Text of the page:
Stealing Mona Lisa

Written by Carson Morton
Review by Monica E. Spence

Few people know that 2011 is the centennial of one of the greatest art heists in history: the theft of Da Vinci’s “Mona Lisa” from the wall of the Louvre in Paris. Stealing Mona Lisa is a fictional account of the crime.

The book opens in 1925. Marquis Eduardo de Valfierno, the mastermind of the theft, is dying as the book opens. Well-experienced in fleecing the gullible and greedy nouveau riche, he tells his story to a young newspaper reporter in order to “confess” to his crime. The story is then told as a flashback, opening in 1910 Buenos Aires, where the Marquis has successfully sold yet another painting to longtime customer Mr. Joshua Hart, an American multimillionaire. The Marquis finds himself drawn to Ellen, Hart’s young and lovely wife. Though the relationship is folly, his life and Mrs. Hart’s intertwine, until she decides to leave her husband.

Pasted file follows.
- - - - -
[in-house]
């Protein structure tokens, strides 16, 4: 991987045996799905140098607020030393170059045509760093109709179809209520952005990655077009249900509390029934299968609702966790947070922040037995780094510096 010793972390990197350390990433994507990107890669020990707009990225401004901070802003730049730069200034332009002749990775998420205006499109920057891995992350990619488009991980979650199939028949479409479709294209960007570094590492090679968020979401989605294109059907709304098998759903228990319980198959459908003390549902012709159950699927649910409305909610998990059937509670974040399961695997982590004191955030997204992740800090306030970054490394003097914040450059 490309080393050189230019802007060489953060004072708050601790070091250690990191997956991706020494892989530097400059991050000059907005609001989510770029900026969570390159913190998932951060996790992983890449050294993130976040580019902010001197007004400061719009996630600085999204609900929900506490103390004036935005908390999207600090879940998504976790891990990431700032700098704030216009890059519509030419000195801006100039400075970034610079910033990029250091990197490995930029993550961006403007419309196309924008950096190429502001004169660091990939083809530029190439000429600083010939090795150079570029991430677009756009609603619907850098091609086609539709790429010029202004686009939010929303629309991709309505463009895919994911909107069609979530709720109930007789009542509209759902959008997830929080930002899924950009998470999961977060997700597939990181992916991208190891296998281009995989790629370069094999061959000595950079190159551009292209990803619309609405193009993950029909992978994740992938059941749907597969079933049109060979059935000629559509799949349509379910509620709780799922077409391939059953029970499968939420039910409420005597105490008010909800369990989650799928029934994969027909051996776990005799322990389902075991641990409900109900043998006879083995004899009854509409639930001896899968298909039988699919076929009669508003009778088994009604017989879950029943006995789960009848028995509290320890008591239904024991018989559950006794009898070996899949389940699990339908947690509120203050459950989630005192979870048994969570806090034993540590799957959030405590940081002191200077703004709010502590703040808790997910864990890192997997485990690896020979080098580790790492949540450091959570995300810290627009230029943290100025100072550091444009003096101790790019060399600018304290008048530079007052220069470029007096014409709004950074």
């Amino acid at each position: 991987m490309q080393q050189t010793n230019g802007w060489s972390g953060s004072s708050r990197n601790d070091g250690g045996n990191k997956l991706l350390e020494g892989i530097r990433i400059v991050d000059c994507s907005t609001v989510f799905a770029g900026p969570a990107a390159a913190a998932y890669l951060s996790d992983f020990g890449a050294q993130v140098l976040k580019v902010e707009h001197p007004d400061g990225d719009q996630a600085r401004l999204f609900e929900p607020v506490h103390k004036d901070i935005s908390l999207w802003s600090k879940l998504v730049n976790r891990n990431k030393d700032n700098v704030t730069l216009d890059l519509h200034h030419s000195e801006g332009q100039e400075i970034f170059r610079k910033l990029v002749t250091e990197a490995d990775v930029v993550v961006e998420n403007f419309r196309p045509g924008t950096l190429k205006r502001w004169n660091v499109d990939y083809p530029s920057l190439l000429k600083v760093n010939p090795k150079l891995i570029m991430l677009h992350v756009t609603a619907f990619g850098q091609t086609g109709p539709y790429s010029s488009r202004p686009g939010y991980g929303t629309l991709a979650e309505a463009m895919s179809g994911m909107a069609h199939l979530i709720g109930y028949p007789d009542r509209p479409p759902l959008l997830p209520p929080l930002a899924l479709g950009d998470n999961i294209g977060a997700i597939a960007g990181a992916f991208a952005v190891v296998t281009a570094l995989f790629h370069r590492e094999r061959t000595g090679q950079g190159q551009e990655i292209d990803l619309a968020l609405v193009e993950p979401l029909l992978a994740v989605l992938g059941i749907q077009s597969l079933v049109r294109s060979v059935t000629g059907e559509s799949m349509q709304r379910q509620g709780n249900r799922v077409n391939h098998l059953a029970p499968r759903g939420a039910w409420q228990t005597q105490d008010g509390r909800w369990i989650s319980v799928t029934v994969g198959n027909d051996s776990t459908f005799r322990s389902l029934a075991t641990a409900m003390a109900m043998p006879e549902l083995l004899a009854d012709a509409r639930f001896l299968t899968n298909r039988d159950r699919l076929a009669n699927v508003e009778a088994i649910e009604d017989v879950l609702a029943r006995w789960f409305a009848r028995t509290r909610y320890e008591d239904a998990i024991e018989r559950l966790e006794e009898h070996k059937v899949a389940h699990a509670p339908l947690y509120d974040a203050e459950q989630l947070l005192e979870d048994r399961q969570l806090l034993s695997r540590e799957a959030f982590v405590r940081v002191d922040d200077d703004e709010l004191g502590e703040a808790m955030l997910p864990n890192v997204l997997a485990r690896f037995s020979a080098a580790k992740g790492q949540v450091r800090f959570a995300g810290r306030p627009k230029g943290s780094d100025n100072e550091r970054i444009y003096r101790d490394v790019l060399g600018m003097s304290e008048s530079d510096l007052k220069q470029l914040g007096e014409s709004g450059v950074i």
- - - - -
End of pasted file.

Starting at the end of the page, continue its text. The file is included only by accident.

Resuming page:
In his novel, Morton brings together an odd cast of characters: an accomplished con artist, a man who started life as a Parisian street orphan, a Spanish forger, a beautiful American woman with a penchant for picking pockets, and an unloved wife of a robber baron. Valfierno’s insane plan of stealing the world’s most famous painting succeeds, but hot on the trail is a French detective looking for a promotion.

Throw in a devastating flood, the Paris sewers, multiple copies of the painting, and more twists than the Seine, and you have an enjoyable novel from a talented debut author. The book will be released in August, the anniversary of the theft. I recommend it.